"I was in a new city, needed a doctor, so filled out my health history, my partners, etc.I've only ever been with my boyfriend and one woman, so it was a big deal when I wrote down that I was bisexual on that form.(At least for me; it was the first time I had identified myself in that way.) A year or so later, when I got pregnant, we went back in to the doctor to confirm and after we had heard our baby's heartbeat for the first time, seen that it was a real being, that our lives were about to change, the nurse comes in to do my examination (my boyfriend had left at this point) and tells me in a sly voice, ' I guess we can cross the bisexual off your chart, can't we?That was just a phase.'" "I'm a bi/pansexual woman married to a straight man. My parents never said that homosexuality was wrong, but they never really said it was OK either. But my church made it clear to me as a young person that it was only OK to be straight.In my experience, I’ve found that it’s often necessary to approach dating as though it was a hostile fortress in Skyrim, which seems appropriate, given how many men view bisexual women as tokens to be won.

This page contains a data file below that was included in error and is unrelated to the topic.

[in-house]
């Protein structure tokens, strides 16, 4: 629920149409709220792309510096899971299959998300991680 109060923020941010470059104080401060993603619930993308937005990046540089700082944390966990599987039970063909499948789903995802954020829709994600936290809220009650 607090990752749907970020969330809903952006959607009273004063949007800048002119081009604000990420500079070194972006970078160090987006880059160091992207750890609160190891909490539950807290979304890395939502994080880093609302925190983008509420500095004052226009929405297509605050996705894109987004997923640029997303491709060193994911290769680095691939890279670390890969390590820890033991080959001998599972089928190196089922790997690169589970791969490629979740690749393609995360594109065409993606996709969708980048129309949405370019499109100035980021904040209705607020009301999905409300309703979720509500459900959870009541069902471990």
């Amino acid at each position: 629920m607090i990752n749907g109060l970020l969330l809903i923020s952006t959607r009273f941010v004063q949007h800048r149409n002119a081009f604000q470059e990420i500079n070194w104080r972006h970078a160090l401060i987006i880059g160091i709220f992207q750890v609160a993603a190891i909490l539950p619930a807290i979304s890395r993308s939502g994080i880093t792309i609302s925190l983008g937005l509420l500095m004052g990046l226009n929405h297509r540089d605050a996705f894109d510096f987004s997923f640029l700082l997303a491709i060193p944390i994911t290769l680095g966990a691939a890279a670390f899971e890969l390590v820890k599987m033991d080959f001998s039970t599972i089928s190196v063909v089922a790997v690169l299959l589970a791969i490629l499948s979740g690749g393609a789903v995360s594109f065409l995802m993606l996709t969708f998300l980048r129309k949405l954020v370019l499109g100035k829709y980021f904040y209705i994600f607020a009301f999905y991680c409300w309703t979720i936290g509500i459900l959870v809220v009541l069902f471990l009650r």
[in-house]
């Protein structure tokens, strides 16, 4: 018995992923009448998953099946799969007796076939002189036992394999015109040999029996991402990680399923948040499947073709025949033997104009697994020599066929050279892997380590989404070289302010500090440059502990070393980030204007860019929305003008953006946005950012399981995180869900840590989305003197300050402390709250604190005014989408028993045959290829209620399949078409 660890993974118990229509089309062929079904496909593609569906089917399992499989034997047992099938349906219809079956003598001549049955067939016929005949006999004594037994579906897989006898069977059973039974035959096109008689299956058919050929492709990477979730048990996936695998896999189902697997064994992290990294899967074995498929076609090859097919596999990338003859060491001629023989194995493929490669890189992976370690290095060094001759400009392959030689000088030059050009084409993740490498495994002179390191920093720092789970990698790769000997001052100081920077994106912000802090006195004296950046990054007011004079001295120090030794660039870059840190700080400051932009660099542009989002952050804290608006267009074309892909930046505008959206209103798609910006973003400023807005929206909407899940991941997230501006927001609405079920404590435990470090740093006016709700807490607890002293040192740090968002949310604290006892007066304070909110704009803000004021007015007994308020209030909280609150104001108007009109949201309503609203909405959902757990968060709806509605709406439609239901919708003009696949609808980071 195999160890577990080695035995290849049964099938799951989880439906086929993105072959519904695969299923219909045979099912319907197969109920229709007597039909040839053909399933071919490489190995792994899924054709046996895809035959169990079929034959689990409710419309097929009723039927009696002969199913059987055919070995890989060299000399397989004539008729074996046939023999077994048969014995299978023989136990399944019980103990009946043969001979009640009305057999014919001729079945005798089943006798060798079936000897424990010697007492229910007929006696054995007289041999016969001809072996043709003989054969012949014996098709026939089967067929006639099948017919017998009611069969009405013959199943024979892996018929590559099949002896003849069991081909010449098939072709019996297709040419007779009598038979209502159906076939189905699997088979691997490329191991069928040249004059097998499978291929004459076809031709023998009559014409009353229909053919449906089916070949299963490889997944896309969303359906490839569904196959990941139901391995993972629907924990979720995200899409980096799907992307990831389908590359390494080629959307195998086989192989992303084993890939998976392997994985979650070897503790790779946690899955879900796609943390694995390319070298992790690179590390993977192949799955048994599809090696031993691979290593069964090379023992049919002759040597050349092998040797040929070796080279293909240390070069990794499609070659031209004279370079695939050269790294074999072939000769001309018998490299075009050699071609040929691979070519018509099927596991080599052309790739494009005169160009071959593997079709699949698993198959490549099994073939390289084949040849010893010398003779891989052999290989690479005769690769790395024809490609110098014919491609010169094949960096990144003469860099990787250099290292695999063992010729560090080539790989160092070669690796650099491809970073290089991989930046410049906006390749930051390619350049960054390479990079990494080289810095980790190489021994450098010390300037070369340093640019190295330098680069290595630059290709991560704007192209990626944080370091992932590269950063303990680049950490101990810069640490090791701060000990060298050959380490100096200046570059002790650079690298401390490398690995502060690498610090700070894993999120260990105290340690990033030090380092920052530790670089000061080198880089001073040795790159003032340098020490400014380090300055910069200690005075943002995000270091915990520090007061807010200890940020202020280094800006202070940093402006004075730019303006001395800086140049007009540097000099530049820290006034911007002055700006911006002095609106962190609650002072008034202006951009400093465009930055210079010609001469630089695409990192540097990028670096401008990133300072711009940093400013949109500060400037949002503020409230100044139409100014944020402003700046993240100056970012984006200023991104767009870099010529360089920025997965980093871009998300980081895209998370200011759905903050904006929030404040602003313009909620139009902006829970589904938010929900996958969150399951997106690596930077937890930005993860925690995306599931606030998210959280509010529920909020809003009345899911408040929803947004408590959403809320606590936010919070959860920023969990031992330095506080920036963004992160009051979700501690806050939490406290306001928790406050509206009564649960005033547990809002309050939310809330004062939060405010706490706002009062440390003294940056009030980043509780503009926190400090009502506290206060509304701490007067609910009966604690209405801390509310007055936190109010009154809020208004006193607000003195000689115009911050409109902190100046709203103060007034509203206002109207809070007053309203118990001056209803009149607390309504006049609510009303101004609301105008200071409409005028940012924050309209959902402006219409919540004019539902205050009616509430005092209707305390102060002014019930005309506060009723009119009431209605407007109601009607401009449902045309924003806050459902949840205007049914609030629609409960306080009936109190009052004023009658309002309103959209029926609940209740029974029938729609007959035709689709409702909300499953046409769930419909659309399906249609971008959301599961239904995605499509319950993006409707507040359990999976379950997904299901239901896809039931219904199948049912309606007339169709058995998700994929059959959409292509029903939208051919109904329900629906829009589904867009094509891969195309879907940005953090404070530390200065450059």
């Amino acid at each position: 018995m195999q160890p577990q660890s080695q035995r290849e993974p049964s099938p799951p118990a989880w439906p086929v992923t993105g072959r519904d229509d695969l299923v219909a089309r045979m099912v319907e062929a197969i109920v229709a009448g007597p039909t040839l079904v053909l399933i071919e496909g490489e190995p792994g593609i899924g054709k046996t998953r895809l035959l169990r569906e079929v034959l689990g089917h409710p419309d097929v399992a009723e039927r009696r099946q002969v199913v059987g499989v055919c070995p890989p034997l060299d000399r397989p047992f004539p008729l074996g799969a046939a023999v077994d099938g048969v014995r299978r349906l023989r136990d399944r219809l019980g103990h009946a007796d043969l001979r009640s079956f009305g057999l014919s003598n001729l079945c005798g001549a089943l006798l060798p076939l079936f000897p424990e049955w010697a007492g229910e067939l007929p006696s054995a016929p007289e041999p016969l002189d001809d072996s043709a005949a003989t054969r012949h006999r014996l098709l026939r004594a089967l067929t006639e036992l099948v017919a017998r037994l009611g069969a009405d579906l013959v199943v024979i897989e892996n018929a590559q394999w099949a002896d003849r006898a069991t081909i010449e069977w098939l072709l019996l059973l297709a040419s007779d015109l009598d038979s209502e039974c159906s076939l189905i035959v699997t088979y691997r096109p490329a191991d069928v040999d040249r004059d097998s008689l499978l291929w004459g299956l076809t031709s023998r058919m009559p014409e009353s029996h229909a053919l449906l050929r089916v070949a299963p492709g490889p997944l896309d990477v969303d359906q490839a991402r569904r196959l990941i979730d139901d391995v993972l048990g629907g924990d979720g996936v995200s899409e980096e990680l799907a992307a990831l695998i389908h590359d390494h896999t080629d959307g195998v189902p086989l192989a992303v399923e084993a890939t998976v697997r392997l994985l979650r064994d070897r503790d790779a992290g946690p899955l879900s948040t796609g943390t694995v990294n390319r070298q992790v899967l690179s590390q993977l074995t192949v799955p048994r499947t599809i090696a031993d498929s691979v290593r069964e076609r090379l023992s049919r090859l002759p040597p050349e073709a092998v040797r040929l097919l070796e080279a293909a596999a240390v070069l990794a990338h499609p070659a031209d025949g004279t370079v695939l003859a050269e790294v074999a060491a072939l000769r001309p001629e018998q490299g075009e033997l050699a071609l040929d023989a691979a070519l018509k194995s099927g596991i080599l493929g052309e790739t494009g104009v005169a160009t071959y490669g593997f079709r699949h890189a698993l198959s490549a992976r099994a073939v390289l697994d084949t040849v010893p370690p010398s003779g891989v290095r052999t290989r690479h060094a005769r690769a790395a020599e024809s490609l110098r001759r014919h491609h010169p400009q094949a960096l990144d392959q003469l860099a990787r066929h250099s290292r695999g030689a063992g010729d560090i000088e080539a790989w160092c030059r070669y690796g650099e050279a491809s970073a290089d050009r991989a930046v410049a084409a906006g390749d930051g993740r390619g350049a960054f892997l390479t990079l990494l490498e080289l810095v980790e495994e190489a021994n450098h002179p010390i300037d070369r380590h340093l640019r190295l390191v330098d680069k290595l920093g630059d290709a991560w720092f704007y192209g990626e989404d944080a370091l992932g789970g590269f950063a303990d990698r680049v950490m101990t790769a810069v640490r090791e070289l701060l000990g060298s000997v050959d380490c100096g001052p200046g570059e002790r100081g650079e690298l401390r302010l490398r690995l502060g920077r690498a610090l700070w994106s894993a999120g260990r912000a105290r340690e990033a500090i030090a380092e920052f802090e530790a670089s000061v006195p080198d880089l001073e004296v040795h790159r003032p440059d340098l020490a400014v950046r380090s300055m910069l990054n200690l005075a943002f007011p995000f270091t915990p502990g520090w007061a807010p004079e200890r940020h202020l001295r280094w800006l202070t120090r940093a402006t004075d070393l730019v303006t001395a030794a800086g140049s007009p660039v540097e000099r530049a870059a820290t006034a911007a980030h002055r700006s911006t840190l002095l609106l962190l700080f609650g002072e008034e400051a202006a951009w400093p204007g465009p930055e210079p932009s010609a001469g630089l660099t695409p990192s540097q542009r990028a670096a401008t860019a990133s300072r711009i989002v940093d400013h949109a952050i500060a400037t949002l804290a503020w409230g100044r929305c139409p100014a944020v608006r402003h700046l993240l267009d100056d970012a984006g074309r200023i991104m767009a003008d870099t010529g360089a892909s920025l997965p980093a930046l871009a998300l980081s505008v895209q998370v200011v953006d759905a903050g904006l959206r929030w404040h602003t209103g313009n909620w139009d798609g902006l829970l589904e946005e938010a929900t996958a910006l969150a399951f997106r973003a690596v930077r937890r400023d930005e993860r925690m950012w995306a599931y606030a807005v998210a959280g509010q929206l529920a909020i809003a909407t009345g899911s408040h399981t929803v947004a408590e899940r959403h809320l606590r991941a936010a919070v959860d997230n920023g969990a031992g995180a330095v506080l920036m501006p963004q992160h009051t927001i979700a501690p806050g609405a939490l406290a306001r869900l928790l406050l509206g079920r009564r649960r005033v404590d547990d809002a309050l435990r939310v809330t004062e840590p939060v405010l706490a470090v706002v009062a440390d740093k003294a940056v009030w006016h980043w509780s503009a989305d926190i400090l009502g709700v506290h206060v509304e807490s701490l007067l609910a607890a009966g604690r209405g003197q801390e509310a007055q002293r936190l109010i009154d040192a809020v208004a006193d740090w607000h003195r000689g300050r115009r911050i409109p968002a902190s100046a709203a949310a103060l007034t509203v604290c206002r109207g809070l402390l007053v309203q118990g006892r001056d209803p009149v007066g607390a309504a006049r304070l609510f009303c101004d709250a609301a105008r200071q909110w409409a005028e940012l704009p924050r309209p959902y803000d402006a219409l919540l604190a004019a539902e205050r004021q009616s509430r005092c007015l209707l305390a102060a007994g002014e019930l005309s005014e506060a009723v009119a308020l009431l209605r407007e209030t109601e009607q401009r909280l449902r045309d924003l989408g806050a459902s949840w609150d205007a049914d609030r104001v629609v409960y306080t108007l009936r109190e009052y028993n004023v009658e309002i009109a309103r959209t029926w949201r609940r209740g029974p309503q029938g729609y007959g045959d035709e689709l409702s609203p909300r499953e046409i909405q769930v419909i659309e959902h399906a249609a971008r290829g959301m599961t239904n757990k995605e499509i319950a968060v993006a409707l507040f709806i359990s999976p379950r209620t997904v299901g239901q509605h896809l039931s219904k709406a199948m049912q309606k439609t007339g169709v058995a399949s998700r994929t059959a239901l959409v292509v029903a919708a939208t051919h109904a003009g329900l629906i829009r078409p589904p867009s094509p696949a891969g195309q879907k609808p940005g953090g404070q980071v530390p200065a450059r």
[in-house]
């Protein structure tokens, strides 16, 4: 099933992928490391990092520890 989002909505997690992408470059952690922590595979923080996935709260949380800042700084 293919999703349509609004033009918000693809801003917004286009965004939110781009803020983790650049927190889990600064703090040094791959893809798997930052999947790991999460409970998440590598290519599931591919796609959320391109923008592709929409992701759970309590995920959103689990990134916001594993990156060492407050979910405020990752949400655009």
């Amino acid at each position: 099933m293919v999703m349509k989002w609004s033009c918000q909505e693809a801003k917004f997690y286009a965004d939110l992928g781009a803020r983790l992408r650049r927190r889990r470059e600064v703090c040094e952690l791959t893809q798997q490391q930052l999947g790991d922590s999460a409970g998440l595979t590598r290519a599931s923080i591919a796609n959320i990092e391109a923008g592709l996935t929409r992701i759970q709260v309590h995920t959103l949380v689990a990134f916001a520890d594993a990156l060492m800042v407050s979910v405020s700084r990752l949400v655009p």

I would write in my journal about her and pretend that she thought I was just as pretty as she was.
I never thought of myself as a straight person either. Woman B: I had always identified as straight; I hadn't really considered any other possibilities.
Woman A: I had my first sexual experience when I was 8 with a girl, but I never really thought of it as "bad" or "gay" or even unusual.
You don’t need a GSCE in maths to realise that makes bisexuality the second most common sexuality in the UK (in that demographic). I wouldn’t date a bisexual guy because a part of me believes that you just can’t be a 50/50 bisexual person and what I mean by that is that you are always going to be attracted to one sex a lot more than the other.
There’s always going to be a preference and I can’t see my thoughts changing on that.
I can distinctly remember fantasizing about what it would feel like to kiss her.